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Embryo research: Does it seem normal to you?

Published on 12/05/2012 in Press releases

Voustrouvezcanormal

While the senate is secretly voting in favour of human embryonic research, the Jérôme Lejeune Foundation is launching an awareness campaign. Next step: the debate at the National Assembly.                        

Last night, during a nocturnal session, the Senate adopted the bill from the RDSE group ”authorizing human embryonic and embryonic stem cell research”. Until the end, the opponents to the text debated over its form and content. First, the form; because the draft was examined after 10 pm even though, a week before, it was still scheduled on the 13th of December, during the day. This secret debate is even less understandable as the law on bioethics debated here and taken from a central provision was voted 18 month before, during an important state assembly. Apart from the fact that the obligations of having recourse to the population by referendum was put aside, participatory democracy has been overridden. Secondly, the content; neither ethics nor science can justify this authorization. It is a fundamental change, going against the advances which have been made thanks to non-embryonic stem cells by Pr. Yamanaka, winner of the 2012 Nobel Prize in Medicine and discoverer of IPS cells. In short, the more ethical and scientific alternatives impose themselves to the world, the more French Parliament tries to liberalize the conditions in favour of embryonic research.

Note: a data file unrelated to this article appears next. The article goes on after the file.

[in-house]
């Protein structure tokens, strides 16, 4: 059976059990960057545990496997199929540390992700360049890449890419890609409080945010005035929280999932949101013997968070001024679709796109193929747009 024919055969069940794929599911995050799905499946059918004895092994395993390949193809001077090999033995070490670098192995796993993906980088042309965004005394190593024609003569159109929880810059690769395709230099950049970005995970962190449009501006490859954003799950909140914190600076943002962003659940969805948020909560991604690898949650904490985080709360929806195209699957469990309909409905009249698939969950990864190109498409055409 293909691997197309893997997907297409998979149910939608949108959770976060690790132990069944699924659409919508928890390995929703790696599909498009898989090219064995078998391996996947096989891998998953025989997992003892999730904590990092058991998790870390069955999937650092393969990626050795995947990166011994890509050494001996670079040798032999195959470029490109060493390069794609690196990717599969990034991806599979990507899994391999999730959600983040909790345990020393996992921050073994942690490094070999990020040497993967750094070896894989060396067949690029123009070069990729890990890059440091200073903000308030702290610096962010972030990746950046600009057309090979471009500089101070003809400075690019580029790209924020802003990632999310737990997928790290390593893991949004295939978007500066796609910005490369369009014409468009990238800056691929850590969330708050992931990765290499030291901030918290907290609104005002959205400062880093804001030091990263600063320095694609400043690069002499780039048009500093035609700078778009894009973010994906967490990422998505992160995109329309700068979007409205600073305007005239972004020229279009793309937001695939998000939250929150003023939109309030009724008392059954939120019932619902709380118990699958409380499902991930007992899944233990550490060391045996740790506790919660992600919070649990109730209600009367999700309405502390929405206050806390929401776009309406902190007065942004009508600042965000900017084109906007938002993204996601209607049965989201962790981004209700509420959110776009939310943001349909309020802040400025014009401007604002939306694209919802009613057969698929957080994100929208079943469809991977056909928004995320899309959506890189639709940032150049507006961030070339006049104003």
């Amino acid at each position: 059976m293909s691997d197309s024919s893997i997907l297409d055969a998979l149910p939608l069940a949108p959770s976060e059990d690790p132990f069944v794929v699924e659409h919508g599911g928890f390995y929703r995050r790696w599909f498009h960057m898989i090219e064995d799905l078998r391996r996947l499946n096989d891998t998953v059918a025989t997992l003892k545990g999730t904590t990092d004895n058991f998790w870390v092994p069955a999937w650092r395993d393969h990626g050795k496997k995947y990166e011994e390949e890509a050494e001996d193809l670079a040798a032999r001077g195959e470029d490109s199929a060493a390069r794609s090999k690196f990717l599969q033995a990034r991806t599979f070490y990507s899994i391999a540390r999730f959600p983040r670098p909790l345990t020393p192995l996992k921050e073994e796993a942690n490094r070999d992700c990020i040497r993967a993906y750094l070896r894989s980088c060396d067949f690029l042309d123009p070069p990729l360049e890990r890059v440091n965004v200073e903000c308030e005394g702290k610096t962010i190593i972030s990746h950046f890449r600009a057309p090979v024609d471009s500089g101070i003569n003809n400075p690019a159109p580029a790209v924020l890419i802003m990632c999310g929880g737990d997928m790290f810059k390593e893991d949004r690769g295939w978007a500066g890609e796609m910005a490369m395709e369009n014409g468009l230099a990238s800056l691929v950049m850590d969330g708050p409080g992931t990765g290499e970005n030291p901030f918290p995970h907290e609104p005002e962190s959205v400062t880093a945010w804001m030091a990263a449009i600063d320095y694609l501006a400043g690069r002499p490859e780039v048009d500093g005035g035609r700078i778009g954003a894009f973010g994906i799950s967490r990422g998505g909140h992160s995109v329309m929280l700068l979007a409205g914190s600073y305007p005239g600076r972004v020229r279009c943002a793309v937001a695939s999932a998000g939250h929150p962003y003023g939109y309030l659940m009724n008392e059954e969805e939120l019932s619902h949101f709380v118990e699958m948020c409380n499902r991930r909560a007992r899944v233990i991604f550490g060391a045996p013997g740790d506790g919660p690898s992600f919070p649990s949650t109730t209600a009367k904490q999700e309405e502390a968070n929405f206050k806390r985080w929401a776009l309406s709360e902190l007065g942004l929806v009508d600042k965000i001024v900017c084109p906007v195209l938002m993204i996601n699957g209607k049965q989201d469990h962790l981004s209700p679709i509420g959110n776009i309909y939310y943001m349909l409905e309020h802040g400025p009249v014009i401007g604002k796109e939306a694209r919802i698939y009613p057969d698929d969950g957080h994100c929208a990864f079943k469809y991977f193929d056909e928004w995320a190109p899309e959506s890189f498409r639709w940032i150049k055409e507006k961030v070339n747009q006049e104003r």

As a response to a debate which never occurred, the Jérôme Lejeune Foundation is launching an awareness campaign.

The movement’s platform, www.vous-trouvez-ca-normal.com put online yesterday, presents:

  • A series of adverts published in 4 weekly newspapers this weak (Figaro Magazine, Valeurs Actuelles, Télé Obs and Famille Chrétienne)
  • Keys for comprehending the debate
  • An online petition against human embryonic research
  • Observation: Tomorrow, animal embryos will be better protected than human ones.

Environmental sensitivity highlights the incredible paradox there is between the determination and consensus that is found in animal protection and the disinterest, or even hostility encountered when speaking of the defence of human life. Far from trying to oppose these causes, the Jérôme Lejeune Foundation intends to reuse the argument used for the protection of environment “The end does not justify the means” for its own cause:

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